A quick look at cross-browser testing
In today’s article, we are exploring a topic which continues to find a place in a Quality Engineer’s journey in software engineering: Cross-browser testing a.k.a browser compatibility testing.
Cross-browser development and testing aren’t easy tasks. As the number of web applications began to rise since the advent of the web, the types of web client used by people to access these websites rose as well. Today, we have more than 20 modern web browsers, with Google Chrome, Apple Safari, Microsoft Edge, and Mozilla Firefox leading the charge.
The popular browsers continue to adopt the common W3C standards and this has helped everyone in general. However, most browsers have their unique auxiliary features that mostly revolve around APIs, privacy, and security. Hence, it is important to make sure that your web application is tested across different browsers, especially when it has dependencies on browser APIs and other browser-specific utilities.
How to choose your target browsers?
With so many web browsers available for free, it is mostly a good thing for public users since they’re able to ‘shop’ for one to install and use. This positive outlook is somewhat flipped for software and quality engineers developing a web application for public use.
Here are some considerations when you’re formulating your cross-browser strategy:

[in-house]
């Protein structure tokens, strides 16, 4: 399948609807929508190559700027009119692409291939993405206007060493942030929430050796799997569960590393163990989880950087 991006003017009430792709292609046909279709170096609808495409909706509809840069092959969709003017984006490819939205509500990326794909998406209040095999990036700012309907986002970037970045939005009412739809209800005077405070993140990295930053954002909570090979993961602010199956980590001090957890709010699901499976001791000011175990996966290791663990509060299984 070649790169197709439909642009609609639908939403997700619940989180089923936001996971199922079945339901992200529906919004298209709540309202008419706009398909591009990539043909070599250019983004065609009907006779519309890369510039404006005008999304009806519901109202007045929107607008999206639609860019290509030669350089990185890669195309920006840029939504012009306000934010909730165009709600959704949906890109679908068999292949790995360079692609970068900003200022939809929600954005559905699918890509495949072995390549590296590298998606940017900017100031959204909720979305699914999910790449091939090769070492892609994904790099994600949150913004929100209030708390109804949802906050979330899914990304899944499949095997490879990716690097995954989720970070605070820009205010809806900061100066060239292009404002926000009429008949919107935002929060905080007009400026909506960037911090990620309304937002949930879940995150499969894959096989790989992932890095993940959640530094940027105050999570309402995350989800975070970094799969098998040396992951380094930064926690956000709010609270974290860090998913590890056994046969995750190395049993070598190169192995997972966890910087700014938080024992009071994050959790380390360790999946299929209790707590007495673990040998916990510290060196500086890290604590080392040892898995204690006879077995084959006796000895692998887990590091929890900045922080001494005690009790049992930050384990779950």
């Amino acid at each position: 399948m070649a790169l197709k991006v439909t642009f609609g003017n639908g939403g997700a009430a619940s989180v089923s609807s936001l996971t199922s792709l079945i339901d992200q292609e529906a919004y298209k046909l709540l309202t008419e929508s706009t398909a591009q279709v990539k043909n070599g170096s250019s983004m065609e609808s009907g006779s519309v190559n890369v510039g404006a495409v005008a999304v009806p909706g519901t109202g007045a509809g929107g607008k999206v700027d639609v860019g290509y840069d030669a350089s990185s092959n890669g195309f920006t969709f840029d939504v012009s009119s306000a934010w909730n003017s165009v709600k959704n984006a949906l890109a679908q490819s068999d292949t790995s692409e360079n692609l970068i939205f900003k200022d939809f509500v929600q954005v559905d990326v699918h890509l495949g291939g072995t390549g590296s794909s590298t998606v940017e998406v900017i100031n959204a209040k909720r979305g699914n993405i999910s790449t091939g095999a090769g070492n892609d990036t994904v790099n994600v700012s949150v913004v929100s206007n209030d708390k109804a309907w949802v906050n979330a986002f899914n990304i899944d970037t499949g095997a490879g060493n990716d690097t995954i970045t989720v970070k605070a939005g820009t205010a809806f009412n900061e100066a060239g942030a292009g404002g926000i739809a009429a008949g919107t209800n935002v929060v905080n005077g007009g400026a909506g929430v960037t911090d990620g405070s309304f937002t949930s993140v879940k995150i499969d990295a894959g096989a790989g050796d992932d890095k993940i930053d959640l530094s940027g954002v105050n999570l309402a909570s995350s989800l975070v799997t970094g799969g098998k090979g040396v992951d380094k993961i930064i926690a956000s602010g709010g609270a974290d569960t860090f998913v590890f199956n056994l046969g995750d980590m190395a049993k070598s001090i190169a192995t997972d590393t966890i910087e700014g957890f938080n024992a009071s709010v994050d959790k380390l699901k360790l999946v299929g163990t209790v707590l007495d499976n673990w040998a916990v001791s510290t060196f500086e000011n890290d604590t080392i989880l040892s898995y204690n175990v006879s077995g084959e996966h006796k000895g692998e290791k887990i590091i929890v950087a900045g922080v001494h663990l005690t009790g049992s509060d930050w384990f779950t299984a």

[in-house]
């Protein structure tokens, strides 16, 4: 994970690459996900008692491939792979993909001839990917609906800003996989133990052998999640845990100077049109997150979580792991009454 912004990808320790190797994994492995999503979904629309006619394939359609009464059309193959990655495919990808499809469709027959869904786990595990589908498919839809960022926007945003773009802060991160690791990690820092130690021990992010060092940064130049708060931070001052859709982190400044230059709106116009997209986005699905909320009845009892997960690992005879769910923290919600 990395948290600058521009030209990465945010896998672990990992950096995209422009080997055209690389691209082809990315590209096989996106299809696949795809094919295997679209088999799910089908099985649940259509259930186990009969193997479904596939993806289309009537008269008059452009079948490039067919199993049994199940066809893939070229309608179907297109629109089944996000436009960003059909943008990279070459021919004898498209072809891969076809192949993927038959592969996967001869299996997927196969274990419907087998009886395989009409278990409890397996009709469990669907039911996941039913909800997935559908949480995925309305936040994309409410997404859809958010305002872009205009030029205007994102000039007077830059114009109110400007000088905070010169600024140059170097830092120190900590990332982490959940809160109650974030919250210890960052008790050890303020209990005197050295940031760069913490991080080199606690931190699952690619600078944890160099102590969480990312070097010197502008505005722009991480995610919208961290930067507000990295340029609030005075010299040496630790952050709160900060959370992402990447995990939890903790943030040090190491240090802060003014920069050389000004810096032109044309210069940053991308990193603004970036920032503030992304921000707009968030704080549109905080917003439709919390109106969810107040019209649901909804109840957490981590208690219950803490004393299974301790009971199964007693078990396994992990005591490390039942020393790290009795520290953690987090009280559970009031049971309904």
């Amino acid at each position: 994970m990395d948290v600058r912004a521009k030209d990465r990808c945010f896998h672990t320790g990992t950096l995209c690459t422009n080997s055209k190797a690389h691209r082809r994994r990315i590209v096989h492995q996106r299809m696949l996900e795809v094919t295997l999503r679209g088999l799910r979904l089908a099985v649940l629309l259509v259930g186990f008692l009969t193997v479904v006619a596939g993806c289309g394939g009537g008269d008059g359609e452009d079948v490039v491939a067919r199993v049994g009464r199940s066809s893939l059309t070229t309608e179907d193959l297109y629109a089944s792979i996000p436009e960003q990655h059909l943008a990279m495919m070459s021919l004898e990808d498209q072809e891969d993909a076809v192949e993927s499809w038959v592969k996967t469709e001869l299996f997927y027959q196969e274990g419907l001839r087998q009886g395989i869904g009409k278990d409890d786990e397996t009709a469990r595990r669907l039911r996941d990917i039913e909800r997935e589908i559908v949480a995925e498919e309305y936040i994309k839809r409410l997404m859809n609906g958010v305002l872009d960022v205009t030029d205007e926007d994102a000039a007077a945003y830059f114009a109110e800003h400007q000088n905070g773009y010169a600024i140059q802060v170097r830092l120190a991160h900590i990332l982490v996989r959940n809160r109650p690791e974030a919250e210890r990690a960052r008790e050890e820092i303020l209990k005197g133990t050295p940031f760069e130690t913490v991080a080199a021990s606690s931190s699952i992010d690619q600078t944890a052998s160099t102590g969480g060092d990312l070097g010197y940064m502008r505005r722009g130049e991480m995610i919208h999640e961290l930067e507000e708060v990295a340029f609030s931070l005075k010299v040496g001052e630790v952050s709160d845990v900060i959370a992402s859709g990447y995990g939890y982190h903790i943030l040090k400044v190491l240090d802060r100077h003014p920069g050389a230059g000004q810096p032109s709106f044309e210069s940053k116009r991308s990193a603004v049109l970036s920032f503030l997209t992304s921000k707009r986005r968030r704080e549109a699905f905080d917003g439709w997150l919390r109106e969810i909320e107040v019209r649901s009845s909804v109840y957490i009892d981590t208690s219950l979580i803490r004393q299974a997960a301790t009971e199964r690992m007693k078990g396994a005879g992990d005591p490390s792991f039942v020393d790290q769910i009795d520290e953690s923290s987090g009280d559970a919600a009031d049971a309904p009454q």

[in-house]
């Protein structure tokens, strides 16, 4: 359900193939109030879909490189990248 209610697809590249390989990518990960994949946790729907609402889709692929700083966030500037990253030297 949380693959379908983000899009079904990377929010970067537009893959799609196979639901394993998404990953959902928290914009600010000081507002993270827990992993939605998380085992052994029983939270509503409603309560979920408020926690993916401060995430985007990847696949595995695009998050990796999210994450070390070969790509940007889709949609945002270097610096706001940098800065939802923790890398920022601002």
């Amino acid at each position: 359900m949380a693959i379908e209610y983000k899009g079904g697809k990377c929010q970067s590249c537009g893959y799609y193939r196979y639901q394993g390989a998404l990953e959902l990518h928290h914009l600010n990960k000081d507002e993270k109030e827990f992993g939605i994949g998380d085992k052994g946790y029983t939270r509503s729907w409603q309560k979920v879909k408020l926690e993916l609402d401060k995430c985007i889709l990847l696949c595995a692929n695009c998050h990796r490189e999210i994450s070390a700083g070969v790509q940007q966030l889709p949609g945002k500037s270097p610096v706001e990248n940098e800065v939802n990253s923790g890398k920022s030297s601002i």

The topic of test automation is prominent in cross-browser testing. With the right framework and tools, you can develop a single automation script that runs across all modern browsers with little or no tweaks. Let’s look at some considerations for cross-browser test automation:
In this article, we will be using Selenium Grid 4 — an open-source, scalable and easy-to-use automation tool that we’ve used from time to time.
Selenium is a popular test automation library that supports cross-browser testing with the use of browser drivers. To run your test against a specific browser, ensure that you have installed the corresponding browser driver (e.g. chromedriver for chrome) to use with the selenium test script.
Selenium Grid is used for distributed automation testing, with capabilities to distribute your testing load from a central “hub” to multiple machines (or “nodes”). You can run parallel tests and manage different browser versions and browser configurations.
Setup with Selenium Grid 4
With the new features in Selenium Grid 4, you can now execute your tests in a local docker environment using the Hub-Node setup. Let’s look at how we can set up 1 selenium hub and 3 Selenium nodes (1 Chrome, 1 Firefox, 1 Edge).
Ensure that you have installed Docker on your machine. You can refer to docker installation steps here.
Once docker is installed, run this command first to setup a docker network:
The docker network will allow the selenium hub and nodes to be accessible within this network using namespaces, and without the need to explicitly specify IP addresses. Next, let’s setup the hub:
Complete the setup for all 3 selenium nodes:
After all the above steps are completed without errors, your cross-browser automation setup is complete. Once you update your selenium client code to use the hub’s IP address and port, your execution can begin. Have fun!
We hope this information is useful in your testing journey and adds an option to your arsenal of testing tools. If you have questions or more tips to share with us, do make use of the comments section below. See you again soon!
🧙🏼♀ Team Merlin 💛
Application security is not any individual’s problem but a shared responsibility.